While Li’l Miss and her parents were on their way to her 4-year-old birthday party, Dan the Man and I were back at her house installing this cute reading nook. I got the inspiration from the tutorial linked at the end of this post, though I did my own measurements and sewing techniques. All the sewing crapsmanship is hidden behind the books and dowels. Read the rest of this entry
I got out my sewing machine today to work on a Christmas gift for my oldest granddaughter Kaye. I’m most definitely a sewing novice, despite my mom’s and my high school home ec teacher’s efforts. I have limited tolerance for the precision of sewing, but I figured I could handle the two or three straight seams this project required. Even going to buy fabric gave me some feelings of ineptness ( ineptitude?), but I powered through the nervousness and bought two yards of pretty paisley fabric with shades of brown and blue on a field of white. Read the rest of this entry
Last week, I wrote about the easy-to-do mat I made for my new sewing machine. The day after my success (?) with that project, I tackled a dust cover for my machine. I used an easy tutorial from My Decoupaged Life (http://www.mydecoupagedlife.com/2012/08/easy-sewing-machine-cover-tutorial.html). (Are you noticing how often I’m using the word “easy”? Don’t believe it!)
In the end, it turned out acceptable though homely, and I had a few significant lessons along the way. CRAP ALERT: Avoid these crapsmanship mistakes!
- Measure your fabric ahead of time to make sure you have enough. I had to piece two smaller pieces together.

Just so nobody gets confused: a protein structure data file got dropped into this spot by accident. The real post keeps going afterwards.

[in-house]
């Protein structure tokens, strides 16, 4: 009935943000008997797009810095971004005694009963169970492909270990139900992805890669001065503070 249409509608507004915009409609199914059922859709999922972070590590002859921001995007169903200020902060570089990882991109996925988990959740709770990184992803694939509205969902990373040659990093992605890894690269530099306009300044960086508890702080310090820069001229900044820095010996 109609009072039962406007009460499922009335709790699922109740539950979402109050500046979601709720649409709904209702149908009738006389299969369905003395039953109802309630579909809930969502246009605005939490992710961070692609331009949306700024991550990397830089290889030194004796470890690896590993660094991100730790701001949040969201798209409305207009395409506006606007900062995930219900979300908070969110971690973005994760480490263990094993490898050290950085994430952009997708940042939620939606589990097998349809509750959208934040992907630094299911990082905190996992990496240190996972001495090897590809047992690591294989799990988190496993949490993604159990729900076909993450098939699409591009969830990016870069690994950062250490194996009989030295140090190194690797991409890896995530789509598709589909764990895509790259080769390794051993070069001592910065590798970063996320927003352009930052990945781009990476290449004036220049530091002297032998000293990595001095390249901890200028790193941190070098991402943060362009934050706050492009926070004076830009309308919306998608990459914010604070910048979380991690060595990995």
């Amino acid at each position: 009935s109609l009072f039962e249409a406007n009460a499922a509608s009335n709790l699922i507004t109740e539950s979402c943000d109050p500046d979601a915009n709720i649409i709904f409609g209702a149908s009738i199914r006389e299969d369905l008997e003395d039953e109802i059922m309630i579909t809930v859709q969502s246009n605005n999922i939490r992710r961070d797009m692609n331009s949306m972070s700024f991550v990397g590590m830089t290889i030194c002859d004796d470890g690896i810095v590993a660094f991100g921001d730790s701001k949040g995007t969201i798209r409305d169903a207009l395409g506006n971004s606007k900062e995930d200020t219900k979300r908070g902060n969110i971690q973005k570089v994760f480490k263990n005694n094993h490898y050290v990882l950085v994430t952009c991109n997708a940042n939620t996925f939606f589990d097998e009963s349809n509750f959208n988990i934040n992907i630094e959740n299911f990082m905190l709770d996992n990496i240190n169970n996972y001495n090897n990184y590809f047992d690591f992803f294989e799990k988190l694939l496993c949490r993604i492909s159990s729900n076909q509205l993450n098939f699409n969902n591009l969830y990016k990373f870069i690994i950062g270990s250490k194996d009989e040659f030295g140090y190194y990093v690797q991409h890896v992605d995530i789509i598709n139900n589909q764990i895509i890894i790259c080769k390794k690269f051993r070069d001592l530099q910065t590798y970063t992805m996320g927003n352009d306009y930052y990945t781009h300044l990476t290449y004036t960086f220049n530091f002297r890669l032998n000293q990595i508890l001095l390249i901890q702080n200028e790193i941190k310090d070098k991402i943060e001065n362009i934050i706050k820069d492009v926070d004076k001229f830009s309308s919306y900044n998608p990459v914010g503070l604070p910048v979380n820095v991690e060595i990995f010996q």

- Don’t do a beginner’s project using stripes. They’ll never come out straight.
- Make sure you understand the tutorial. I blindly followed (or thought I was following) the instructions for sewing the ties into my seams, but all my seams ended up inside my piece, with only a little tag on the outside. Duh! I cut off the small pieces and cursed by stupidity.
- Use crapsmanship as a last resort. I was unwilling to rip out the seams and re-do the ties. So I sewed the ribbons on the piece directly, leaving stitches that stick out like a sore thumb. But you really can’t see them much because they’re on the inside of the cover; I hope I’m the only one that notices the crapsmanship.
Now my sewing machine has a happy-but-not-professionally-or-prettily-made home to keep it free of dust. Sure beats dusting!
(Hi, Mrs. Andrews! It was good to see you Sunday.😃)
I bought a new beginners sewing machine a few months ago. I haven’t really sewed since college, and sewing isn’t a good craft for this crapswoman. It requires too much precision for my style and generally frustrates me beyond measure. But having arms and legs the length of most eight year olds, I have often regretted not having a machine to easily shorten hems. And when I saw this Singer machine on Amazon for less than $60, I pulled the trigger. When it arrived, I unpacked it, set it up on the desk in the grandkids’ bedroom, and let it sit gathering dust until yesterday.
I learned how to fill a bobbin and thread the machine. (It amazed me how much I remembered from so long ago.) I organized my notions drawer and experimented with the different stitches available. Fortunately and unfortunately, the machine doesn’t slide much. That’s a good thing if you want it to stay in one place; it’s a bad thing if it’s hard to move when you want it to slide a few inches. So the first order of business was to make a mat that the machine could sit on.
With one fat quarter (a new term for me), I ironed, folded in half, stitched two sides, turned the material, pressed seams, and then zigzagged around the whole piece for a decorative edge. Though it was a project for a newbie and probably the easiest job in the history of sewing, I’m ridiculously pleased with how it turned out!